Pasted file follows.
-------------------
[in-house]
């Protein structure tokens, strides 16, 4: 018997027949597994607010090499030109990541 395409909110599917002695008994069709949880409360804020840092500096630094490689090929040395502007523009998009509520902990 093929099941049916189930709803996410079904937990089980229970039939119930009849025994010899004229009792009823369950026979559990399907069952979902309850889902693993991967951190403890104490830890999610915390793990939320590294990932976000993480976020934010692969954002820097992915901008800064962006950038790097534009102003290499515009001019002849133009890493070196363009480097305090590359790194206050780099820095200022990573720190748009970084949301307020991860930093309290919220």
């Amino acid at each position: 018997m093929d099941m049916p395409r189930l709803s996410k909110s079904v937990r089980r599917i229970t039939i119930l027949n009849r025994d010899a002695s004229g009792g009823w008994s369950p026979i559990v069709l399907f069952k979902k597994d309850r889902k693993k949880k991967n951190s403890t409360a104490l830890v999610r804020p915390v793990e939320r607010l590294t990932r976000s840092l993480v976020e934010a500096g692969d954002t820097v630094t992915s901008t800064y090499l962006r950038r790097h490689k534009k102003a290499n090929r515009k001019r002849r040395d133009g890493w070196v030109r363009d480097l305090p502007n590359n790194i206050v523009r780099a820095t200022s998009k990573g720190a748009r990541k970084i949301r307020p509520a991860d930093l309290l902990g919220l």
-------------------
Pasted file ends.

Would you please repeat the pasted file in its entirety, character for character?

[in-house]
């Protein structure tokens, strides 16, 4: 018997027949597994607010090499030109990541 395409909110599917002695008994069709949880409360804020840092500096630094490689090929040395502007523009998009509520902990 093929099941049916189930709803996410079904937990089980229970039939119930009849025994010899004229009792009823369950026979559990399907069952979902309850889902693993991967951190403890104490830890999610915390793990939320590294990932976000993480976020934010692969954002820097992915901008800064962006950038790097534009102003290499515009001019002849133009890493070196363009480097305090590359790194206050780099820095200022990573720190748009970084949301307020991860930093309290919220």
């Amino acid at each position: 018997m093929d099941m049916p395409r189930l709803s996410k909110s079904v937990r089980r599917i229970t039939i119930l027949n009849r025994d010899a002695s004229g009792g009823w008994s369950p026979i559990v069709l399907f069952k979902k597994d309850r889902k693993k949880k991967n951190s403890t409360a104490l830890v999610r804020p915390v793990e939320r607010l590294t990932r976000s840092l993480v976020e934010a500096g692969d954002t820097v630094t992915s901008t800064y090499l962006r950038r790097h490689k534009k102003a290499n090929r515009k001019r002849r040395d133009g890493w070196v030109r363009d480097l305090p502007n590359n790194i206050v523009r780099a820095t200022s998009k990573g720190a748009r990541k970084i949301r307020p509520a991860d930093l309290l902990g919220l």